What is MAT?

Imagine companies making millions of cash flow however end up paying nil taxes by taking advantage of depreciation, deductions, exemptions, etc from the government. 

So the government imposes a MAT as an advance tax on these companies. This makes the companies give at least a minimum amount of tax every year.

Let’s dive in

What is Book Profit & Income Tax Profit

Book Profit is calculated as per Companies Act & Income Tax Profit of a company is calculated on the basis of Income Tax Act.

Why Two Profits?

There is usually a difference between the book profit and income tax profit due to different laws, deductions & many companies do prior tax planning to minimize their tax by reducing their Income Tax Profit.

That’s where MAT was Introduced, as companies were declaring Book Profits and paying bonuses/dividends but when It came to paying taxes they simply said no Income Tax Profit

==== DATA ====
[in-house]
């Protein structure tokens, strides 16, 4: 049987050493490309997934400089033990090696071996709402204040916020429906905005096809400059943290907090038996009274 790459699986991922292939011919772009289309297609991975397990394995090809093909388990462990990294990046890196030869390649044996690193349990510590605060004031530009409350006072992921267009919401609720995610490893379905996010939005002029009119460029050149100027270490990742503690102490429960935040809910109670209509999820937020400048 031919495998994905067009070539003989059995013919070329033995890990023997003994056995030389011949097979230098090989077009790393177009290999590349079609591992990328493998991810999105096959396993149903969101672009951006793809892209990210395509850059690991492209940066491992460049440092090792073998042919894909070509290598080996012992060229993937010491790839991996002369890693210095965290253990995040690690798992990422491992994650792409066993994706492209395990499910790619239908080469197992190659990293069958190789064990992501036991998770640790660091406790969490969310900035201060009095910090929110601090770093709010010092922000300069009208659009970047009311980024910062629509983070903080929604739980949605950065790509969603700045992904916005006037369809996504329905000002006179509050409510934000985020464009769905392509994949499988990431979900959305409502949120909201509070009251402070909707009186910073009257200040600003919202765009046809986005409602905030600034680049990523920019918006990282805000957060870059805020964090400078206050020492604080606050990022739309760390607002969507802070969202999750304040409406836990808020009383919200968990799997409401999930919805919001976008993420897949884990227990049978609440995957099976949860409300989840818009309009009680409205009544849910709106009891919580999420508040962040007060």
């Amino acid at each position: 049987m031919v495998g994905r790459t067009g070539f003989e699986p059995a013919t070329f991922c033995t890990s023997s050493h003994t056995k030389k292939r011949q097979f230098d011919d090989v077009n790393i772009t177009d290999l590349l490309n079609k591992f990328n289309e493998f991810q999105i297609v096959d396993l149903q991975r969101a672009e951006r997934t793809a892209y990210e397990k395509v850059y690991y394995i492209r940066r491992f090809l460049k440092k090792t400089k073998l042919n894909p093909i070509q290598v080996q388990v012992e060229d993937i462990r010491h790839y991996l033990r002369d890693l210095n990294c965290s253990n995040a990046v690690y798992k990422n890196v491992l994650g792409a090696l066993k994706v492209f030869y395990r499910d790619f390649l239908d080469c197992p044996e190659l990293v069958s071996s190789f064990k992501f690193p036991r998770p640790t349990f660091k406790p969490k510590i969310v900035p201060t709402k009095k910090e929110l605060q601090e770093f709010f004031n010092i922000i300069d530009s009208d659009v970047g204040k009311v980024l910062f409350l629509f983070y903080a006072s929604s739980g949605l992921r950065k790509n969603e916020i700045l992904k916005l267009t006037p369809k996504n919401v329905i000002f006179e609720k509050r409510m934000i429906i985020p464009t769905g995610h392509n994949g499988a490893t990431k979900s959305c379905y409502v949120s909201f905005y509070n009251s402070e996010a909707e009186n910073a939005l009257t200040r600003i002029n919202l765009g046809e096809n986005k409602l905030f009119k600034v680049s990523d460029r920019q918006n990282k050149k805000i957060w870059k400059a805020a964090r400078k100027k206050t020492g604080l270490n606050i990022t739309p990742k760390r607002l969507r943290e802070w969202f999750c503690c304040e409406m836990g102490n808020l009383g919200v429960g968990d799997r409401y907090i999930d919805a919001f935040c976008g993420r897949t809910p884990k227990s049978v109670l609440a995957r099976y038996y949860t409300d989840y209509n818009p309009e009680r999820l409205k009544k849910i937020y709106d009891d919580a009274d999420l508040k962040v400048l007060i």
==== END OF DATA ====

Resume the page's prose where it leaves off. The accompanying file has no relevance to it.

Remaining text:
To curb this, In 1983, the government introduces MAT to make such companies pay income tax.

Now if the company is into loss as per Income Tax and Profit as per Companies Act then the company need to pay MAT at 18.5%

Simple, No

Let us understand the Calculation of MAT with an example:

The taxable income of a company TAM as per Income Tax Act, 1961 is Rs. 10 lakhs.

Therefore, tax liability at the rate of 22% corporate tax will be Rs. 2.2 lakhs along with the cess and surcharge.

On the other hand, as per MAT provisions, the book profit of this company is Rs 20 lakhs. Therefore, MAT at the rate of 18.5% of book profit will be 3.7 lakhs along with cess and surcharge.

MAT is higher than the Income-tax liability, therefore the company will have to pay 3 lakh rupees along with cess and surcharge.


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